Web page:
I think it’s high time I talk about the Castleton estate.
I think it’s high time I talk about the Castleton estate.
The Arya tea estate has a fascinating history, even among the many that dot the Darjeeling region, especially because of its original name – Sidrapong.
According to legend, the original site was home to Buddhist monks on an unknown pilgrimage in the mid-to-late 1700s. They were looking for a place to build a new monastery and somehow ended up in Darjeeling. The monks, then, planted a garden with various Chinese seeds and dubbed it “Sidrapong”. To date, I have yet to come up with an exact translation for this. And believe me, I looked. The nearest thing I could find, after consulting several sources, was a claim that it meant “house on fire” in the old Lepcha language.
Eventually, the garden was renamed “Arya” – a Sanskrit word meaning “noble” or “respected”. In 1885, it was transformed into a tea garden, presumably by the British. Over ten years later, the garden became home to a new tenant – a technological one.
NaNoTeaMo, Day 16: “Darjeeling Tea Fit for an Emperor”
The Singbulli tea estate has a very old history, like a lot of such Darjeeling gardens. It was established in 1924 by British planters, and then was taken over in 2003 by Jayshree Tea and Industries. The garden resides near the town of Mirik, and teas from there are certified organic.
The name “Singbulli” means “home of the birds”, but when I first heard the name several years ago, I immediately pictured this.
But let’s stay focused here.
What makes a tea a “Moonlight” tea?
It’s a question I’ve asked myself several times over the last six years, and the one answer I’ve always returned to is, “I don’t care as long as it tastes good. “ But perhaps that was foolhardy. I originally assumed that when the name “Moonlight” was applied to a tea – particularly those from China – it was just for the namesake. Yunnan province’s Moonlight is called so because . . . well . . . that is the name. “Yue Guang Bai” translates to “Moonlight White”. Sure, it was also considered a style of white tea, but one that was only regionally specific. Because of this, I also thought that the same was true for Darjeeling.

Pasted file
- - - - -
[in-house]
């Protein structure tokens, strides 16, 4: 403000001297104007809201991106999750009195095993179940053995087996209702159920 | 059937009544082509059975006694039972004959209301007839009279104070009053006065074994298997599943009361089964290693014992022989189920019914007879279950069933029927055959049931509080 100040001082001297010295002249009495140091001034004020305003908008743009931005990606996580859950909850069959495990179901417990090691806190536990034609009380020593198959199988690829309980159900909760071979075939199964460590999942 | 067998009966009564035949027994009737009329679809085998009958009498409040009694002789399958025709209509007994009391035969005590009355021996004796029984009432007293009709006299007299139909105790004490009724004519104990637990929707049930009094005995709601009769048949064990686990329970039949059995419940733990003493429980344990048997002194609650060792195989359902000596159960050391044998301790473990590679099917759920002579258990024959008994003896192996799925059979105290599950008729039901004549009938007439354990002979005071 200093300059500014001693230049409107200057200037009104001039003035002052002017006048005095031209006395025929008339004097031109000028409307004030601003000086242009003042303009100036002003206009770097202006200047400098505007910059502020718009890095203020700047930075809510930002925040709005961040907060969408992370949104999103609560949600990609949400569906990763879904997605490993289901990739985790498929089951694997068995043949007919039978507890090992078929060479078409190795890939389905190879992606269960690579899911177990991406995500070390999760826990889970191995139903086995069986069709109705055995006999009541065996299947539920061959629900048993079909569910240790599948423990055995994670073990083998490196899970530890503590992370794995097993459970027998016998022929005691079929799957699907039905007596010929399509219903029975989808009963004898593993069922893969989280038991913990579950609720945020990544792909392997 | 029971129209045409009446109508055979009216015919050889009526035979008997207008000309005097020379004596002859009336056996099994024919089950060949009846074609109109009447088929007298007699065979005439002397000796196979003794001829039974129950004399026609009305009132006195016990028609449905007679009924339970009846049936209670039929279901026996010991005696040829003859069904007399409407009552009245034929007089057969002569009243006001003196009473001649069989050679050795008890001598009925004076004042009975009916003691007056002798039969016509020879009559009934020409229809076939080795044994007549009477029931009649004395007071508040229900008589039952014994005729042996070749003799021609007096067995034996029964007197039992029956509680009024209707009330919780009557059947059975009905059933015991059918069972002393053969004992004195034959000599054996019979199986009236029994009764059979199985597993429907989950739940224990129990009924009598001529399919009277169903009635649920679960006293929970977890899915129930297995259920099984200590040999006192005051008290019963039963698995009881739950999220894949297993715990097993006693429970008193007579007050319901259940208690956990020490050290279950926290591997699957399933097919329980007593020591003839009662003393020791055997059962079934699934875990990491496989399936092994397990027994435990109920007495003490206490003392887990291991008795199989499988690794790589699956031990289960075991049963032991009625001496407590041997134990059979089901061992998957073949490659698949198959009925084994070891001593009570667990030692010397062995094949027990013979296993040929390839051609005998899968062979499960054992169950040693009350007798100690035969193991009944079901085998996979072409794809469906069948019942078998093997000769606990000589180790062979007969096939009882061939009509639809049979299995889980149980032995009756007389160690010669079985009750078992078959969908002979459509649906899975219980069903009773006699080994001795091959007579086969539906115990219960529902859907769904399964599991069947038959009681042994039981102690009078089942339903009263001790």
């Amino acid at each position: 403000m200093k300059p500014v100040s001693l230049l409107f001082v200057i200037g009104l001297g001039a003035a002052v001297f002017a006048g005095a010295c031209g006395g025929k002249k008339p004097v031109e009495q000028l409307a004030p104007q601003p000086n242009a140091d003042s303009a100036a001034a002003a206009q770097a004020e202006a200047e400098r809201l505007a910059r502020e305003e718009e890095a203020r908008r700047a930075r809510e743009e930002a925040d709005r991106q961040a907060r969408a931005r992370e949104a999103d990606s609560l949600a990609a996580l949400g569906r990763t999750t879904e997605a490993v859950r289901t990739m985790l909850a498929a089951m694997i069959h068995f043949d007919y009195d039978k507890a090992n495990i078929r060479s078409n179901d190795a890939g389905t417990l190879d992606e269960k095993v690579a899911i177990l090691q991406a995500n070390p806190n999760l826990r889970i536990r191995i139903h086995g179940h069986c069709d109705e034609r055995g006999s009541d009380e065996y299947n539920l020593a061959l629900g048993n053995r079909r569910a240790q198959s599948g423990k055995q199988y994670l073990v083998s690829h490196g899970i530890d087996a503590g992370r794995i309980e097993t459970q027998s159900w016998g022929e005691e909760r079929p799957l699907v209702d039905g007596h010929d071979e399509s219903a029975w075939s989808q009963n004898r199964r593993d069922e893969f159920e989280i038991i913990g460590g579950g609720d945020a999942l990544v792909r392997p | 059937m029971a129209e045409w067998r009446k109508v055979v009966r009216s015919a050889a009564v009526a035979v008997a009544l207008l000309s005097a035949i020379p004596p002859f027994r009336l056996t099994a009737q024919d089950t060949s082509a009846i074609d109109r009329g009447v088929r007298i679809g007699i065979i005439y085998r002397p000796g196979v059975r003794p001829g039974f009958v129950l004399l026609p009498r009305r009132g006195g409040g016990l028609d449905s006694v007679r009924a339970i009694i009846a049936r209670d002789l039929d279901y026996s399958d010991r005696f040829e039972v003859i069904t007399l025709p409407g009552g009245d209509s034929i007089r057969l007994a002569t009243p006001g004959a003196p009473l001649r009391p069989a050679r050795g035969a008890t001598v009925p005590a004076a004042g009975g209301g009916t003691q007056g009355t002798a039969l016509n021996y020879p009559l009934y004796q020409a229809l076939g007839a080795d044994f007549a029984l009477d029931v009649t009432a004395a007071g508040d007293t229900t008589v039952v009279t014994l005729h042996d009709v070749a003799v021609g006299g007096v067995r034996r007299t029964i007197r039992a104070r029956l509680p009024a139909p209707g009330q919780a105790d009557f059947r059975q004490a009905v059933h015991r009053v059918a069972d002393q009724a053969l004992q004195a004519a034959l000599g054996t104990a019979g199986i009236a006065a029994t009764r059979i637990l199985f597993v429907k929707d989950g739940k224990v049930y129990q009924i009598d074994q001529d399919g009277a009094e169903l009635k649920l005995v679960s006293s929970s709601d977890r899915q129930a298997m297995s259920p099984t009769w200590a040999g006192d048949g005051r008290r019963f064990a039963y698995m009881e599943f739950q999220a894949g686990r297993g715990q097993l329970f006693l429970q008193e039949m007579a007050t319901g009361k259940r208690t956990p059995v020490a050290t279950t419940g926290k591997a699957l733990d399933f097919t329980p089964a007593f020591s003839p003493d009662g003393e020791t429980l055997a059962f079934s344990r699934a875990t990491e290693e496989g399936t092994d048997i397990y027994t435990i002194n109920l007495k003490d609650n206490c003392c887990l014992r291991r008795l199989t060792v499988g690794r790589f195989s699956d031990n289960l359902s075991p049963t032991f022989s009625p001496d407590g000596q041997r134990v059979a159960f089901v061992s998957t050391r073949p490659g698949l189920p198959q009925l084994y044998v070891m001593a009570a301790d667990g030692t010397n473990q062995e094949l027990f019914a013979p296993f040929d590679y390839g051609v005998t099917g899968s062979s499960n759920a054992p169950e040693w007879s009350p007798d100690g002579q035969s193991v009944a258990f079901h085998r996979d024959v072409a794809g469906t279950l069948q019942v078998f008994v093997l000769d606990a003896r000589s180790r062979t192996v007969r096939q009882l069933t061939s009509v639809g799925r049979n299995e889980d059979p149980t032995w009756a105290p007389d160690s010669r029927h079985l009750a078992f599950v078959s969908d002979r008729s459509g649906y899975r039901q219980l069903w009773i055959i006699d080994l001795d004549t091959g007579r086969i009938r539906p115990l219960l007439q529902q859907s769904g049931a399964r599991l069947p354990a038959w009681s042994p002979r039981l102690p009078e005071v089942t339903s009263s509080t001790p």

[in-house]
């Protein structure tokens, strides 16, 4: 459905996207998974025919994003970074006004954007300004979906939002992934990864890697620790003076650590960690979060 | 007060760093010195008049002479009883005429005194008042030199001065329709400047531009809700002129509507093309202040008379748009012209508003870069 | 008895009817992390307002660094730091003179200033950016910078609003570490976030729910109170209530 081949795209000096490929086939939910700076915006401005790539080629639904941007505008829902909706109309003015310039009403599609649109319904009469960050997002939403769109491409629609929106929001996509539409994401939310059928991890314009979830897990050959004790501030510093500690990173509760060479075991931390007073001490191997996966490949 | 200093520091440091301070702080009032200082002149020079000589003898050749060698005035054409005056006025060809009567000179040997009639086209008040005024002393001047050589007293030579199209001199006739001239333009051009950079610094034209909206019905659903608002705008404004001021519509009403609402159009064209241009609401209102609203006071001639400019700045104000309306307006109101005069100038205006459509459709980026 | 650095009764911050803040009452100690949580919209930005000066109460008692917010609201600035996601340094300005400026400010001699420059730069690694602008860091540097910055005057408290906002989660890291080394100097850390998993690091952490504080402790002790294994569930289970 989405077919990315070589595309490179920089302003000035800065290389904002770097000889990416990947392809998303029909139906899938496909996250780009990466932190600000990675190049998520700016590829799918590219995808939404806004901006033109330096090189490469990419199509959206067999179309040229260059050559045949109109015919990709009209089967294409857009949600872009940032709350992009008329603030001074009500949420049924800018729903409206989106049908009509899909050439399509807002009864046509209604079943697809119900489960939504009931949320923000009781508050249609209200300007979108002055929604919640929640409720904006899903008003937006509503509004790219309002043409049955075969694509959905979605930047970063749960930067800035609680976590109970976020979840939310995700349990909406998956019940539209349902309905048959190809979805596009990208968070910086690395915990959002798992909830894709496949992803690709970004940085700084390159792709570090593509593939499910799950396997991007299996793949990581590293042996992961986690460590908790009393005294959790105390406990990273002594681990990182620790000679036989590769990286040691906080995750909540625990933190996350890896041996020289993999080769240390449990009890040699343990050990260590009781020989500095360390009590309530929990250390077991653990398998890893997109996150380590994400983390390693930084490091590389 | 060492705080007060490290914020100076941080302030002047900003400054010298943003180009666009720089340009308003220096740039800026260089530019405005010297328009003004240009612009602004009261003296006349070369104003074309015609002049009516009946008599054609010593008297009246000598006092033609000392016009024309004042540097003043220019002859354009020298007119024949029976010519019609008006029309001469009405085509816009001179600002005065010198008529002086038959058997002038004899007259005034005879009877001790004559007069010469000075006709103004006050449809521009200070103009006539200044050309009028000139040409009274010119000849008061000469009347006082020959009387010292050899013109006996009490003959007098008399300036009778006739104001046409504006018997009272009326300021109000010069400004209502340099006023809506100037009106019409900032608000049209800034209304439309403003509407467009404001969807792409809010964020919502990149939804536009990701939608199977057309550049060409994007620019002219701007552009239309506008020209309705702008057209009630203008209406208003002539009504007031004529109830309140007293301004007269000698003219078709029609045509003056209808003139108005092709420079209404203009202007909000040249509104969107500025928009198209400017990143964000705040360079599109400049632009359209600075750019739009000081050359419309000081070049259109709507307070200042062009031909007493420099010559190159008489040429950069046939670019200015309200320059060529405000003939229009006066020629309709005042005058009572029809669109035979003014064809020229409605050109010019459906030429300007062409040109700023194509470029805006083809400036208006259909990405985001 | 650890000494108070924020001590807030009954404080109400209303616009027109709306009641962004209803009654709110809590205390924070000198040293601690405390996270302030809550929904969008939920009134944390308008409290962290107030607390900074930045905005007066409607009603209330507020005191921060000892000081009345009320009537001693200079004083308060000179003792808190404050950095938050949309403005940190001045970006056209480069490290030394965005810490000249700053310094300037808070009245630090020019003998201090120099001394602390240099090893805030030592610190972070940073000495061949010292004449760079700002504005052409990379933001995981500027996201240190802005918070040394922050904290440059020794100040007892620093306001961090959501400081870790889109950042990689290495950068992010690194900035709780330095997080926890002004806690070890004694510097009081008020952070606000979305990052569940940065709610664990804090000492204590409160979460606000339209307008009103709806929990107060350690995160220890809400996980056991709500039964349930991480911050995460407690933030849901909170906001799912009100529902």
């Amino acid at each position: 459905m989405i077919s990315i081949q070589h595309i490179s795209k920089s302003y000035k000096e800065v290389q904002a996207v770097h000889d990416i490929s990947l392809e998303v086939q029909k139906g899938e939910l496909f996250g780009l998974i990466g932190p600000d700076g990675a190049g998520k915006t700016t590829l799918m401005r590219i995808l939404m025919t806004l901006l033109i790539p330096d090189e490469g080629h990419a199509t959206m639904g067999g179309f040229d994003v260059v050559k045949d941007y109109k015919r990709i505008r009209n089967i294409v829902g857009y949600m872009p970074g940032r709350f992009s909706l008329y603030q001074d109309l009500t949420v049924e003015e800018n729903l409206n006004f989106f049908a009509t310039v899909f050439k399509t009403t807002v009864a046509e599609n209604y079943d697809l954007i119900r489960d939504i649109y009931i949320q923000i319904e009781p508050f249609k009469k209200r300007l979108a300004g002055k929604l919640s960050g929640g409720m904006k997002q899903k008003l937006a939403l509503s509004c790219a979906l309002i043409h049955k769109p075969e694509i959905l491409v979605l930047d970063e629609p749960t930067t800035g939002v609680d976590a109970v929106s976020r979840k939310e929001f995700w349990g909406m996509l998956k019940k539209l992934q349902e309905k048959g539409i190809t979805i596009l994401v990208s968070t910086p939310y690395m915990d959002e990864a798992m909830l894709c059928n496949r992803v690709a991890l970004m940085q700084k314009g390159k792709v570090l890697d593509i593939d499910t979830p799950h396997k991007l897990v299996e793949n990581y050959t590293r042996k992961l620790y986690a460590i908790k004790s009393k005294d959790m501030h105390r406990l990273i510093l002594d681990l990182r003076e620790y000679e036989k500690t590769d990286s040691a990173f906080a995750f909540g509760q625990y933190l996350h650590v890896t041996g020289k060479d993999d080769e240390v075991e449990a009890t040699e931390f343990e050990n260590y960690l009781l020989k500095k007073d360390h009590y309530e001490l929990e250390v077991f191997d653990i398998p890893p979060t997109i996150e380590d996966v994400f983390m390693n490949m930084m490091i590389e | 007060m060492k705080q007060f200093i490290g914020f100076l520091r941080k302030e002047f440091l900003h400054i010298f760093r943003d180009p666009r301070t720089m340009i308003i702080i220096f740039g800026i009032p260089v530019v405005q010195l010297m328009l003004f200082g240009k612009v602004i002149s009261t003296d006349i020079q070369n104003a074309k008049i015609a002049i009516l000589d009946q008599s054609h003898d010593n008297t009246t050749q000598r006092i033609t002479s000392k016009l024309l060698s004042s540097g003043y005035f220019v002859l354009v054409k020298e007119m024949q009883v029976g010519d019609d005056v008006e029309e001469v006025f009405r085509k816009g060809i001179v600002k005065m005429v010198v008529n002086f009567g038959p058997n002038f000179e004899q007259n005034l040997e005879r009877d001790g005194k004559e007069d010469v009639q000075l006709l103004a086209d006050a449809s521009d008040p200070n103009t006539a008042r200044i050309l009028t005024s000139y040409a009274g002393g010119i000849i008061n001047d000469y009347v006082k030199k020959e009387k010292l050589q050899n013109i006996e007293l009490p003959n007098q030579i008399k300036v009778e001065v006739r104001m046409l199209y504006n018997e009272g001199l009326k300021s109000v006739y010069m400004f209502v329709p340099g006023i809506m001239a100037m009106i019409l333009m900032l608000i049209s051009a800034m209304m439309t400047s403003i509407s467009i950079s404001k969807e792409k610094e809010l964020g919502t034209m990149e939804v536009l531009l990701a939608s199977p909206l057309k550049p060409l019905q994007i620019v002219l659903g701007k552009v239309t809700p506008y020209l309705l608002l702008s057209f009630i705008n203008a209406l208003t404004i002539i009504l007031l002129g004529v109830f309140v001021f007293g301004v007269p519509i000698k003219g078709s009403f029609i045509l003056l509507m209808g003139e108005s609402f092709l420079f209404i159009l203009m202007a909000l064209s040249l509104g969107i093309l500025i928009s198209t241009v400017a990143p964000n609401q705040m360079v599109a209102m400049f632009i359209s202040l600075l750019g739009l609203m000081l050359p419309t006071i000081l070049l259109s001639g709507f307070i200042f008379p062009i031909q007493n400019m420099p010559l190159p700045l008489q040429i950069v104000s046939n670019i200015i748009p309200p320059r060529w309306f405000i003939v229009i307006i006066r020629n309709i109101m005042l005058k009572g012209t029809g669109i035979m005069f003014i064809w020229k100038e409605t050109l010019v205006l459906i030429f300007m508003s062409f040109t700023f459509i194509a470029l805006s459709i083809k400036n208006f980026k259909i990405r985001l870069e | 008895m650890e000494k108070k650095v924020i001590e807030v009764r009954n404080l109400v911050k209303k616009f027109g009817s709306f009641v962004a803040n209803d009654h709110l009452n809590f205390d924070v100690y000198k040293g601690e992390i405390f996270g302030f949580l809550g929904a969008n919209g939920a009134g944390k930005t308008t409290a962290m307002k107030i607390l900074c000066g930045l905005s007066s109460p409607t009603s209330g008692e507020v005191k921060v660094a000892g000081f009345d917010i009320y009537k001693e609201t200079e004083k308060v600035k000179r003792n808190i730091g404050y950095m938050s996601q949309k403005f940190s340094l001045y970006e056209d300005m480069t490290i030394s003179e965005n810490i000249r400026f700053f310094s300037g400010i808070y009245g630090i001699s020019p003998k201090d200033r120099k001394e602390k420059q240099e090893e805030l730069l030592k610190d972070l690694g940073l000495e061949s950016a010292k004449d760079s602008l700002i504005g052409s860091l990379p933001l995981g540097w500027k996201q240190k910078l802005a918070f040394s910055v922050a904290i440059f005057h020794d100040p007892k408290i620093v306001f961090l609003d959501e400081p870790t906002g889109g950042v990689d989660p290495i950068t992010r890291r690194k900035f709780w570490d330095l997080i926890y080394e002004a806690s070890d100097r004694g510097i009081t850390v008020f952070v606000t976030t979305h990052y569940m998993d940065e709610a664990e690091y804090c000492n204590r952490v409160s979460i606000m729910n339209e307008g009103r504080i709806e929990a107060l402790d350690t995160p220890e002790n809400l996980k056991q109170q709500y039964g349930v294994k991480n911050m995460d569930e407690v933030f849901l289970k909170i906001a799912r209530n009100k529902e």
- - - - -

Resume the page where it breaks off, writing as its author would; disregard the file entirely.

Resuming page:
I can name at least seven Darjeeling teas that have “moon” in their names. Glenburn Moonshine, Arya Moonbeam, Thurbo Moonlight, and – my favorite – Castleton Moonlight, to name just a few. Then a tea luminary I admired, Rajiv Lochan, blew my mind when he gave me this little tidbit of information. Moonlight wasn’t just a name for these Darjeeling teas; it was also a technique!
Earlier today, I finally clicked on my “2013: Year in Review” thingy on Facebook.
For those not on the accursed social media site – all two of you in Zambia – at the end of the year, your most frequented status updates are compiled logarithmically. The Top 20 are listed in order, giving the user a basic rundown of their highlights for that year.
If my Top 20 is to be believed, the only things I accomplished in 2013 are: (1) Drinking beer. (2) Watching Doctor Who. (3) Commenting on my brother’s wedding. (4) Posting a picture of myself from when I was a teenager.
Yes, I’m aware I looked like an extra from Saved by the Bell. It was the 90s, after all.
The thing I found unsettling, though, wasn’t the fact that I’d accomplished so very little over the last year as a human being. I was quite aware of that. Writing projects went unfinished. My station in life had not improved at all. (If anything, it got worse.) But there was one key factor that was missing; one thing that made the year – despite my lack of evolution – the best of my life.
Where the f**k was all the tea?!
Sure, my life hadn’t changed much, but as a tea writer, everything changed. I attended my first World Tea Expo. I went to – not one but two – tea gardens over the summer. I met just about every tea blogger in my social media circle in person, save for a precious few. I attended a teabeer fest. And – last but certainly not least – I met The Devotea. (He’d kill me if he didn’t at least get his own sentence.)
How had Facebook forgotten all of that?! And why weren’t they higher on the list? I know for a fact more than one tea status update was just as popular or frequented as…Doctor Friggin’ Who!!!